UofM’s Dr. Joy V. Goldsmith wins prestigious Bernard J. Brommel Award from the National Communication Association
Sept. 10, 2020 — Dr. Joy V. Goldsmith, University of Memphis professor of Communication Studies and founder and co-director of the UofM Center for Health Literacy and Health Communication, recently received the 2020 Bernard J. Brommel Award for Outstanding Scholarship or Distinguished Service in Family Communication from the National Communication Association (NCA).
“The family caregiver has always had my heart in research,” said Goldsmith. “Caregiving brought me into the discipline, and I am so lucky that I have had the chance to research the phenomenon, work on tools to help caregivers and support health care providers as they see the increasing need to care for the caregiver.”
The Brommel Award recognizes an individual who has made an outstanding contribution to the area of family communication. Goldsmith’s research lies at the intersection of family and health communication, with a particular interest in family interactions surrounding chronically- and terminally-ill patients. Particularly meaningful is the COMFORT model, developed with Dr. Elaine Wittenberg, which locates the family as central to end-of-life care. Moreover, their work contributes not only to theory, but also to practice, as they actively apply their work in teaching and training health practitioners.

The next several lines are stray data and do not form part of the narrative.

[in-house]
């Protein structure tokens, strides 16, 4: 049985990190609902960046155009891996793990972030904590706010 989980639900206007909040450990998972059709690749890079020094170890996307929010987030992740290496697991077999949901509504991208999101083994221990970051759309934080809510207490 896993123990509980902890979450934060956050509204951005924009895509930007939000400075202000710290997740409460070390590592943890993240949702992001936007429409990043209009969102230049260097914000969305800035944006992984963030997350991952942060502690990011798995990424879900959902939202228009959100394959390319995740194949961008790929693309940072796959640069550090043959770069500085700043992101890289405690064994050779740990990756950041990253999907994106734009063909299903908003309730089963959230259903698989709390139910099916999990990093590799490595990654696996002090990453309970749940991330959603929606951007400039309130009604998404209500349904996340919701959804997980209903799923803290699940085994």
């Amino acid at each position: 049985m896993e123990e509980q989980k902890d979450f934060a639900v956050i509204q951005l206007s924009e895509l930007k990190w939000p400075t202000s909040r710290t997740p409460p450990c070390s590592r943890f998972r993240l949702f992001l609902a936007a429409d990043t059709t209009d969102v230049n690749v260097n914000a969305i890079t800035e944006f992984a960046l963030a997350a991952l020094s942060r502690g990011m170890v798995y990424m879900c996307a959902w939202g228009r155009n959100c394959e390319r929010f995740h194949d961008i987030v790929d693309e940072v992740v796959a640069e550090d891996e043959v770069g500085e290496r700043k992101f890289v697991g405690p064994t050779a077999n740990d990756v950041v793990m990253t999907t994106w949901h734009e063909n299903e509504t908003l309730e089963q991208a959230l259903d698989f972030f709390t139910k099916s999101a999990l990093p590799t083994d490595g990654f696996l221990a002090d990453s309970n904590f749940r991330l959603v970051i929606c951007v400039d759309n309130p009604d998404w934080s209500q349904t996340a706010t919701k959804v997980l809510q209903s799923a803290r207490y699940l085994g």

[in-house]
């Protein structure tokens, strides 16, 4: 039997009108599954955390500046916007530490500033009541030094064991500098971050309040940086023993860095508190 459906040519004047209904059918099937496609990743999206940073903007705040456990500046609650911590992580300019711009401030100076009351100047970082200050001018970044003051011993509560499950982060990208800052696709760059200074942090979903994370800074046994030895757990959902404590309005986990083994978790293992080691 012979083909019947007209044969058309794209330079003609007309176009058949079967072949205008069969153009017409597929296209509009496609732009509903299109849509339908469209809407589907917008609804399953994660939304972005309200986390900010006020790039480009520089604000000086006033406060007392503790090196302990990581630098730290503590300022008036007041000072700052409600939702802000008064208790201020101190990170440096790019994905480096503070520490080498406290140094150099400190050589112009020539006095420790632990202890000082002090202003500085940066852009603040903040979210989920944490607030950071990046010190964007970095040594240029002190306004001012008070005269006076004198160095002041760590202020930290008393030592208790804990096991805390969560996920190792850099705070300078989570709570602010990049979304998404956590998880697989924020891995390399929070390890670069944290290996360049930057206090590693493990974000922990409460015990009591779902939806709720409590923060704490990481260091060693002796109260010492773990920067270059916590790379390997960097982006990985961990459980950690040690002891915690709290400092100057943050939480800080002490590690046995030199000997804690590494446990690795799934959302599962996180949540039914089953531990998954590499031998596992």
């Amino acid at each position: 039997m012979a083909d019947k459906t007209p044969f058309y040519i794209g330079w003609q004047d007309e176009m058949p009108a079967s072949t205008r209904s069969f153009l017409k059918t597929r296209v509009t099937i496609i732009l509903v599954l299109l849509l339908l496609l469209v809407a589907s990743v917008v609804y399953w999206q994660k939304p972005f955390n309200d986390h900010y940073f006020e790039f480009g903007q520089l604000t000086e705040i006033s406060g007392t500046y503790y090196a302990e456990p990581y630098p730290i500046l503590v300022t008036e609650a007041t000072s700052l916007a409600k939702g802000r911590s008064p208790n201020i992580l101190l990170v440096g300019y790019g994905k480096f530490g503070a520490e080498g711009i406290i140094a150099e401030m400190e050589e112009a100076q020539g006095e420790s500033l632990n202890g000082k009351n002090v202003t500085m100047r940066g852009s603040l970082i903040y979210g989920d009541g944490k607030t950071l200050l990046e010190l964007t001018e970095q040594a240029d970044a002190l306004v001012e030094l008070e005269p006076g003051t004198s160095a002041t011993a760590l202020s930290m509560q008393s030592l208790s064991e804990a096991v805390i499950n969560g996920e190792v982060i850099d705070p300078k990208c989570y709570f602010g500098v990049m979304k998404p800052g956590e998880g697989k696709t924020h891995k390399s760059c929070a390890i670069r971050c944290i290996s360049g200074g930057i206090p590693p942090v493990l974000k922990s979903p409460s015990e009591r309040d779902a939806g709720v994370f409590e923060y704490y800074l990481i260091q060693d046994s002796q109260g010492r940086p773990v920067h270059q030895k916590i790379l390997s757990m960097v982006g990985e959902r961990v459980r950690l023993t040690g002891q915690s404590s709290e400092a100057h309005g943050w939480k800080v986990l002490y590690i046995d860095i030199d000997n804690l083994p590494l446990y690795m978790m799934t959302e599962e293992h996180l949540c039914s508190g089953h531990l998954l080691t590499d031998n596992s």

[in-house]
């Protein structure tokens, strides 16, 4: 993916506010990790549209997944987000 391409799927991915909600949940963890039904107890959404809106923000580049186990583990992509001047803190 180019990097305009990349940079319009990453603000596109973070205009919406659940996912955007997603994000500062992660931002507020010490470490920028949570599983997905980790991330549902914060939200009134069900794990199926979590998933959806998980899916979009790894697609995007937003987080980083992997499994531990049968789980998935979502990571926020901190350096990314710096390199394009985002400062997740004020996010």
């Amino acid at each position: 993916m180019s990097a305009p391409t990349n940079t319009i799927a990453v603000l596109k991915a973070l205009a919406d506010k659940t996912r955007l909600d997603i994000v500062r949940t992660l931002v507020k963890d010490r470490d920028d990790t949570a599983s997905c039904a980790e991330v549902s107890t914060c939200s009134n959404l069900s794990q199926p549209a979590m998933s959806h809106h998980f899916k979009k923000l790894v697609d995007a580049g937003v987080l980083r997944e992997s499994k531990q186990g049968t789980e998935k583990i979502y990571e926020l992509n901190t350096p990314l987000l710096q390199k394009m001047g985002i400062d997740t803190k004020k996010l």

“NCA’s annual awards honor communication scholars’ teaching, scholarship and service,” said NCA executive director Trevor Parry-Giles. “NCA is proud to recognize Dr. Goldsmith’s significant contributions to the Communication discipline with this award.”
Goldsmith’s award will be presented virtually on Nov. 21 at the 106th NCA Annual Convention. For more information about NCA’s awards program, visit http://www.natcom.org/awards/.
Goldsmith has just published, Caring for the Family Caregiver, a book that examines the high cost and poorly addressed exigencies of the family caregiver in chronic illness, including health literacy, palliative care and health outcomes through the prism of communication.